Wednesday, April 12, 2017

SHANE'S EXCELLENT NEW WORDS: Effluvium or effluent? Ezra's tree needs to know.

Humanity is the rich effluvium, it is the waste and the manure and the soil, and from it grows the tree of the arts.
-- Ezra Pound

Resisting the temptation to reformat Pound's quote to suit local conditions, let's take a look at two variants of the same root word.

[ih-floo-vee-uh m]

noun, plural effluvia [ih-floo-vee-uh], effluviums.

1. a slight or invisible exhalation or vapor, especially one that is disagreeable or noxious.

Origin of effluvium

1640-50; < Latin, equivalent to ef- ef- + fluv-, base of fluere to flow (see effluent ) + -ium -ium Related forms: effluvial, adjective

Many a sewage treatment discussion has prompted the word effluent.

[ef-loo-uh nt]


1. flowing out or forth.


2. something that flows out or forth; outflow; effluence.
3. a stream flowing out of a lake, reservoir, etc.
4. sewage that has been treated in a septic tank or sewage treatment plant.
5. sewage or other liquid waste that is discharged into a body of water, etc.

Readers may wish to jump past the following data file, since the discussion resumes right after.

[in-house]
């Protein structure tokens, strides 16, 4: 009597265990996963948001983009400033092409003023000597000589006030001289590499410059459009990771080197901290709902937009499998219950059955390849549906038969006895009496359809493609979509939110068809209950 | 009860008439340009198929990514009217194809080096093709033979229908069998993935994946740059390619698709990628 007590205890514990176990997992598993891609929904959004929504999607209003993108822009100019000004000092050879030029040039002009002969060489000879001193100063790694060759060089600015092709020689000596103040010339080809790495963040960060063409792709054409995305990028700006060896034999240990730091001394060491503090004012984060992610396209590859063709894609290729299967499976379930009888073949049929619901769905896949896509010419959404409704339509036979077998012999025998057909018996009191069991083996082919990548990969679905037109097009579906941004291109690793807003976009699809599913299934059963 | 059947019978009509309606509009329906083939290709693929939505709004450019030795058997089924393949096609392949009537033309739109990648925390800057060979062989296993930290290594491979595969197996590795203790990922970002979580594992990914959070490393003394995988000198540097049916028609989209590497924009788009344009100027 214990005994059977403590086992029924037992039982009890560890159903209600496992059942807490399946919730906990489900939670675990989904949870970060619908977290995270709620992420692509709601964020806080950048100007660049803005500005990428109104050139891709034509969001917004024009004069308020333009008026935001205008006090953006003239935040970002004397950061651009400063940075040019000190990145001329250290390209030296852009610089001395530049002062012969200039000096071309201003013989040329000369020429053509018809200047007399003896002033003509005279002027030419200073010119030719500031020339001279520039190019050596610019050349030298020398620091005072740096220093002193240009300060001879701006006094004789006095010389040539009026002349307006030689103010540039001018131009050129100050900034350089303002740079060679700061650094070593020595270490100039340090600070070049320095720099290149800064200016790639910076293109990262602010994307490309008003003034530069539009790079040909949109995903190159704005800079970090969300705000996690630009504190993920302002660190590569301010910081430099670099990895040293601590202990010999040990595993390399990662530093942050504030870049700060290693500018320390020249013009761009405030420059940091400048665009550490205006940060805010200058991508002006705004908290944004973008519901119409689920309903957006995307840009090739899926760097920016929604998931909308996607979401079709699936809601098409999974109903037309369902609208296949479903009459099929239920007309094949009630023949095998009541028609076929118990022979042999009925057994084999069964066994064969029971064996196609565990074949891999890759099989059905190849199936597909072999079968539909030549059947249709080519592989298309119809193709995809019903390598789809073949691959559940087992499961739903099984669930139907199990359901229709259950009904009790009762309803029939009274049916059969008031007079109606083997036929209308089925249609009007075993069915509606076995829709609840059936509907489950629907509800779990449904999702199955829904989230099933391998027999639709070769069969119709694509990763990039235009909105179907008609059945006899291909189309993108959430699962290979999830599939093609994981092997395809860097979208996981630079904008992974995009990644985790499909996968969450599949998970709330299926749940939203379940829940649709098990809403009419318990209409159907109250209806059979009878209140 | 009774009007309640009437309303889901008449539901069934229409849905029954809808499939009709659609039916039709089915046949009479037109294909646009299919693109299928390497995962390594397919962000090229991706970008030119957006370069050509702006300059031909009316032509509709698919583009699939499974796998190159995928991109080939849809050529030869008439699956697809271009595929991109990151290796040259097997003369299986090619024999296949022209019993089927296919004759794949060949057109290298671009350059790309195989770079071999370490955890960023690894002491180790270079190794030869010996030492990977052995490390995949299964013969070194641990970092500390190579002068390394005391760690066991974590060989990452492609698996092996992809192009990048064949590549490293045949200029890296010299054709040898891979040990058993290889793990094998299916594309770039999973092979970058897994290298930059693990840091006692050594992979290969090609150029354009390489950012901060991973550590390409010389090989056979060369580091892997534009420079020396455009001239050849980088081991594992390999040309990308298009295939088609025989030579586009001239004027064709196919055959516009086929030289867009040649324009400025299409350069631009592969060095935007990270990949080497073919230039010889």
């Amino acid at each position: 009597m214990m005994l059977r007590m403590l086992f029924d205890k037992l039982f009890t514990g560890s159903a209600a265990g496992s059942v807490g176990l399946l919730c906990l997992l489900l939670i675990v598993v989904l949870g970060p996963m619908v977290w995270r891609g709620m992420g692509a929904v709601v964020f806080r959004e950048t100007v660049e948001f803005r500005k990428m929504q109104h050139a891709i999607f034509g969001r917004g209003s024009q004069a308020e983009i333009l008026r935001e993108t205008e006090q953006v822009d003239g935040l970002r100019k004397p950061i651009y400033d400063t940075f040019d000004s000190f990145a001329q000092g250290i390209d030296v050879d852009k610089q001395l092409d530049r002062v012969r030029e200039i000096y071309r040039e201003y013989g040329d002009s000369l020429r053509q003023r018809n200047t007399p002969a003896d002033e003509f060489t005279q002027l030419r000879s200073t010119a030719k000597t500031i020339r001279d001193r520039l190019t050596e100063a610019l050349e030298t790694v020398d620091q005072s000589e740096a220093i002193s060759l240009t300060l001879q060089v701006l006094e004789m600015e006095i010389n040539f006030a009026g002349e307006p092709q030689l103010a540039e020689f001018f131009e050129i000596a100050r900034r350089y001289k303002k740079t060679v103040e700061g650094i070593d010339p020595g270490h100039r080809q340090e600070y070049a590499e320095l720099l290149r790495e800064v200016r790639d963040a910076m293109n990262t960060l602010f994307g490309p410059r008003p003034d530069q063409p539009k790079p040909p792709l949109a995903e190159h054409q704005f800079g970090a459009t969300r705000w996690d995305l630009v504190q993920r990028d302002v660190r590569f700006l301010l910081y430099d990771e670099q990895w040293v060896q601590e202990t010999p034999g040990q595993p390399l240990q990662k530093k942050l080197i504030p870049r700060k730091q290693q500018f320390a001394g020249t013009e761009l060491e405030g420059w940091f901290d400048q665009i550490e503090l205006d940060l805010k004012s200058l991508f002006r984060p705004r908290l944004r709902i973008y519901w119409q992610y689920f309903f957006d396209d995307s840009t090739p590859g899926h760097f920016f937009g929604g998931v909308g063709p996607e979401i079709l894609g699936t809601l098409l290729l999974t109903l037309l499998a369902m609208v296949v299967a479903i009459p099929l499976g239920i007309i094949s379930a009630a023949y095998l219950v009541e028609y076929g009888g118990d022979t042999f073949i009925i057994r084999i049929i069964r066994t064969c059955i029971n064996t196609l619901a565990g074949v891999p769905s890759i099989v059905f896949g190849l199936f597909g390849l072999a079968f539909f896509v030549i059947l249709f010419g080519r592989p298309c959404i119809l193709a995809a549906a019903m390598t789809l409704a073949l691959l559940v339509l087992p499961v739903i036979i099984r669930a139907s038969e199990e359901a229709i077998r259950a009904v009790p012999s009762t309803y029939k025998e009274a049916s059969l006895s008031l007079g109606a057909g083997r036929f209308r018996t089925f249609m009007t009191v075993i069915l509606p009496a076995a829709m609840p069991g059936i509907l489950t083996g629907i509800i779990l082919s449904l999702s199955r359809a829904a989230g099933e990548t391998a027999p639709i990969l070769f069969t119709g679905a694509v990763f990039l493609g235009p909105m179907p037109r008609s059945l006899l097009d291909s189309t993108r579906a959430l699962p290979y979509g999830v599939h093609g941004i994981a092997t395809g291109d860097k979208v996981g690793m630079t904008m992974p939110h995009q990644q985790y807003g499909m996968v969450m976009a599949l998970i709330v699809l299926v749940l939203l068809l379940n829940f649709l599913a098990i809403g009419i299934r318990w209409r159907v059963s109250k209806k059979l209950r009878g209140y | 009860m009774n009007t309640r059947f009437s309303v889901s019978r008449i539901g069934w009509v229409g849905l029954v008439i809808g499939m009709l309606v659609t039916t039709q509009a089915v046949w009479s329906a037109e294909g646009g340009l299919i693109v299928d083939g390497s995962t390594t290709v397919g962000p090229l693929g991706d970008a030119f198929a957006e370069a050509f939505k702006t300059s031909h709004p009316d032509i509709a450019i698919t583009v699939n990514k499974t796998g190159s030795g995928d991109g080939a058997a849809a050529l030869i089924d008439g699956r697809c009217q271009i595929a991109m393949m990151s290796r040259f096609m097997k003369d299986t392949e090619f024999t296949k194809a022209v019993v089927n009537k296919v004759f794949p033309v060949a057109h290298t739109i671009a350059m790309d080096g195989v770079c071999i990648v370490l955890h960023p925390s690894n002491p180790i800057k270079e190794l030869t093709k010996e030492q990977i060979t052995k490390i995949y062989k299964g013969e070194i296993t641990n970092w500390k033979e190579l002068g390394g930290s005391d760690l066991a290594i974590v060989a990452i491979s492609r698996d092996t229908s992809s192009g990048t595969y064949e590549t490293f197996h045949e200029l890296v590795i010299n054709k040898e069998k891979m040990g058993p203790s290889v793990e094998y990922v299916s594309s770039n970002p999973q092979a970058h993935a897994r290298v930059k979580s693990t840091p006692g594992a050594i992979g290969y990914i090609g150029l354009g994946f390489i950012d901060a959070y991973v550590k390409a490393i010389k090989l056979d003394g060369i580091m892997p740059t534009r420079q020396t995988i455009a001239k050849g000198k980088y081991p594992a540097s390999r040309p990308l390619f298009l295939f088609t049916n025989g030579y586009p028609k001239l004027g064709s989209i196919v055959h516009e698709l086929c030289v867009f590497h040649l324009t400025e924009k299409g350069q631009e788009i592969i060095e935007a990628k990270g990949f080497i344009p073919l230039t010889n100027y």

Origin of effluent

Latin 1720-30; < Latin effluent- (stem of effluńďns flowing out, present participle of effluere), equivalent to ef- ef- + flu- flow + -ent- -ent

So, which word actually works best as Pound's source for the tree of the arts?

Effluvium denotes a noxious odor or discharge, while effluent works better as a synonym for fertilizer. It would seem that odor wouldn't be a sufficient source of (shall we say) enrichment, but my guess is that effluvium simply sounded better to Pound.

The man was a poet, after all ... and poets seldom administer sewage treatment plants.

Shane's Excellent New Words: Autodidacticism ... and a biography of the poet Ezra Pound.

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